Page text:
The “He will listen if you tell him” syndrome

This post was triggered by this exchange between @netshrink and @sarikaphatak on twitter.

@netshrink said: "Why does every woman want me (the doctor) to tell her husband to do things she wants him to do eg. exercise, not drink, come home on time"

and @sarikaphatak replied: "@netshrink that's called 'Sonarane kaan tochane' πŸ™‚ you have much more cred than the so called 'nagging'. effectiveness needs to be studied"

I have also been in a similar situation (i.e. situation similar to @netshrink's) often, except that instead of woman and husband, in my case it is typically mom and child.
It's either a school kid who's probably not studying as much as the mom wants him to, or a college student who is partying too much, or in some cases son/daughter of marriageable age who is rejecting the parents' matrimonial suggestions.

The mom ends up telling me: "He will listen if you tell him."

You know what? Most probably, I'm not going to tell him.

The reason your kid listens to me is because I don't nag him about every damn, trivial thing that you feel compelled to improve in your kid.

The reason your kid listens to me is because of the 100 things that I feel like telling him, I only tell him 3, and keep the remaining 97 to myself. Because, frankly, (and this is true of everything in life), of the 100 things that you worry about, only 3 are really worth worrying about.

No, I am not going to tell your kid to read "educational" books instead of the "trash" he reads. I think the "trash" he reads is fine. No, I'm not going to tell your kid to not play the obscene 'Grand Theft Auto: Vice City.' There's nothing we can really do about it, and might as well focus on ensuring that he grows up with the correct values, inspite of playing GTA: Vice City. No, I'm not going to convince your daughter that she should agree to marry that nice Software Engineer in New York, who makes a lot of money, but is not interested in movies, or books, or sports, or travel. The reason your daughter listens to me is because I don't give her stupid advice like this.

Indian mythology has this interesting concept. Sadhus and rishis acquired great powers through penance, but their powers reduced every time the were used. Hence they had to be a little careful before using their powers and randomly cursing people. That, I find is a very useful piece of insight – your power increases when you don't use it, and decreases when you use it. ("No, I am not going to use my blog to promote your event, because if promoted every silly event, then people will stop reading my blog. I can only promote events that are really worthwhile.")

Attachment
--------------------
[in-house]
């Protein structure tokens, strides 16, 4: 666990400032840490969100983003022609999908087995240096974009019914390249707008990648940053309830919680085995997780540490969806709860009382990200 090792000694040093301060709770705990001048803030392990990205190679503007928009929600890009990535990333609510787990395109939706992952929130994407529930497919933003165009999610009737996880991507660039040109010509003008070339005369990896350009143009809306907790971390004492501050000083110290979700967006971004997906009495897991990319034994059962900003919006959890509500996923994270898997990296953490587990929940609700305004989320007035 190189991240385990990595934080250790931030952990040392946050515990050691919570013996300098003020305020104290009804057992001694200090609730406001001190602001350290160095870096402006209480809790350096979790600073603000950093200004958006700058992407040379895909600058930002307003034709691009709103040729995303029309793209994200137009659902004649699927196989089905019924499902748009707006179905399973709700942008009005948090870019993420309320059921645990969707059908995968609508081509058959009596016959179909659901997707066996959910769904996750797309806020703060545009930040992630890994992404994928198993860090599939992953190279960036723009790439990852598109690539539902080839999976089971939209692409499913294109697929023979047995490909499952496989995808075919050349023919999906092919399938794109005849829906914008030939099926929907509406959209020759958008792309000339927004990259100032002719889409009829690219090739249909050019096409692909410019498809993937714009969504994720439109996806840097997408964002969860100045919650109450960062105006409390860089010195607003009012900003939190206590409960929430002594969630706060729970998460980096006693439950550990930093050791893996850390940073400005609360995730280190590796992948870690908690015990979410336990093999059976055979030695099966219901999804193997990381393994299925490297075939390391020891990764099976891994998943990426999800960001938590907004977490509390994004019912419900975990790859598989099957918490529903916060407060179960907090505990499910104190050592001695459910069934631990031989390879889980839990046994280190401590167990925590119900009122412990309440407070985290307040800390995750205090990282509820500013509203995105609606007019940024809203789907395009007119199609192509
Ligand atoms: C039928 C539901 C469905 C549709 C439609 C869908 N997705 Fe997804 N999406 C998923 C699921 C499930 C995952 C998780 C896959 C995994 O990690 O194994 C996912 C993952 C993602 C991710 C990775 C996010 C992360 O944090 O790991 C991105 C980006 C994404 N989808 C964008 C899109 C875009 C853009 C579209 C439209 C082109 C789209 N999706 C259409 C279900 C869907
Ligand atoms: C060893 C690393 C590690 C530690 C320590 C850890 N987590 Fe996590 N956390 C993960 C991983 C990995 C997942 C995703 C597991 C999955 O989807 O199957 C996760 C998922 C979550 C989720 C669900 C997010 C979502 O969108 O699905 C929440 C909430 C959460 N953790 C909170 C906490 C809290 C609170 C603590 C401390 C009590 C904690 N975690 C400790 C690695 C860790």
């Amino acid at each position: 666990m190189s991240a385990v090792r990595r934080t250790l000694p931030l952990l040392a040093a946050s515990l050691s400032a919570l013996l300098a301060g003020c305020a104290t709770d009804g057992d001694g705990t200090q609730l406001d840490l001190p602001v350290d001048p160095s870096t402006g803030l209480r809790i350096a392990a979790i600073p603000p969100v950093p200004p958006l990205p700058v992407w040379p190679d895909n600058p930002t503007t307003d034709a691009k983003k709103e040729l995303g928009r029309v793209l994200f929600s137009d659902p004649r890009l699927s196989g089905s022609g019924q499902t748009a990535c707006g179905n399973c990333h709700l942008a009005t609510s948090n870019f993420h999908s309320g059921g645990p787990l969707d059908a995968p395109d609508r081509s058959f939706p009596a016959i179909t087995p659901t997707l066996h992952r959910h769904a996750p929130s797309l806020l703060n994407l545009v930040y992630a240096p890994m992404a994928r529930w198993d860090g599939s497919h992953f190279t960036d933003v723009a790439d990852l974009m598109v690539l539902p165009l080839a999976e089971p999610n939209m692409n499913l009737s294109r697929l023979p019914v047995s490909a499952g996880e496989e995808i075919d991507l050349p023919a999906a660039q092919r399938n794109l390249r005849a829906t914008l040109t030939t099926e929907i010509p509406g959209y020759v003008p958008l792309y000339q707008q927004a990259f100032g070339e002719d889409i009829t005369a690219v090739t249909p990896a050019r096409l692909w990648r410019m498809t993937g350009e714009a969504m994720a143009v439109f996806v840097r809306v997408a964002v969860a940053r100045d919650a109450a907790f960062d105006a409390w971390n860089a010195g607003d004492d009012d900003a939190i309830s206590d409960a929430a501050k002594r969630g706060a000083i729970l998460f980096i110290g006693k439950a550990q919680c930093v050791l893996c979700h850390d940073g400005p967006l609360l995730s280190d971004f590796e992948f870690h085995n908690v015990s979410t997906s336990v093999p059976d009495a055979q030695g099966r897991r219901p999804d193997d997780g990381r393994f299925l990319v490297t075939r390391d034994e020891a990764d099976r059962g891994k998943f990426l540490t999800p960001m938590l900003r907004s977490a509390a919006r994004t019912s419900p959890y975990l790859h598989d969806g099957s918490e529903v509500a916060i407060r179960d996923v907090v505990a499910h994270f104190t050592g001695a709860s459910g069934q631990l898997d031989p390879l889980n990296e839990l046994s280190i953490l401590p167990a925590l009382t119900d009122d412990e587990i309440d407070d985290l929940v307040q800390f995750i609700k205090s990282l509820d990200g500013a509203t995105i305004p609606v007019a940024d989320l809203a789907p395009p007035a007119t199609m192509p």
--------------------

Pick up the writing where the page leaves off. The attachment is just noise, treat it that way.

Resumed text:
Now, if I could only follow the above advice when parenting my own kids…. but damnit, it's too difficult to do on a 24×7 basis!

Posted via email from Navin’s posterous

7 thoughts on “The “He will listen if you tell him” syndrome”

  1. Great conversation. I specially liked the insight about tht sadhu and rishis. Will help me deal with my mother πŸ™‚

  2. Meetu,

    Great blog. I guess everybody will agree to your views but sometimes the relationship with the person and the ‘too much care’ that comes with it clouds your judgement for not ‘overdoing’ it. I have been guilty of it many times only to be reminded by somebody not to. You need a third person perspective in this case, and if you can’t do it, somebody needs to help you. Now that ‘somebody – third person’ might be overdoing telling you not to do it; but that’s a different story πŸ™‚ πŸ™‚

    It’s not about them, it’s always about you πŸ™‚ ‘You’ want that person to behave in a certain way πŸ™‚ πŸ™‚

  3. Sarika, as the last line in the post points out, the closer a relationship, the more difficult it is to follow the advice of this post. But we have to keep trying, I guess. And yes, it definitely helps to have a third person, who is a little removed from the situation, to correct us from time to time.

    And… I wrote the post, not Meetu. πŸ™‚

  4. Thanks for the Sadhu insight. It is really true. Psychology says that we take instructions from people we respect and Constructive criticism works only if offered in the ratio of 10:1 ( 10-no of times you offered praise and 1 being negative statement) most parents get this ratio reversed.
    I am not surprised at their failure.

  5. @Bhooshan, thanks for the 10:1 insight. I’m just imagining how much life would be different everywhere if everyone started implementing it…

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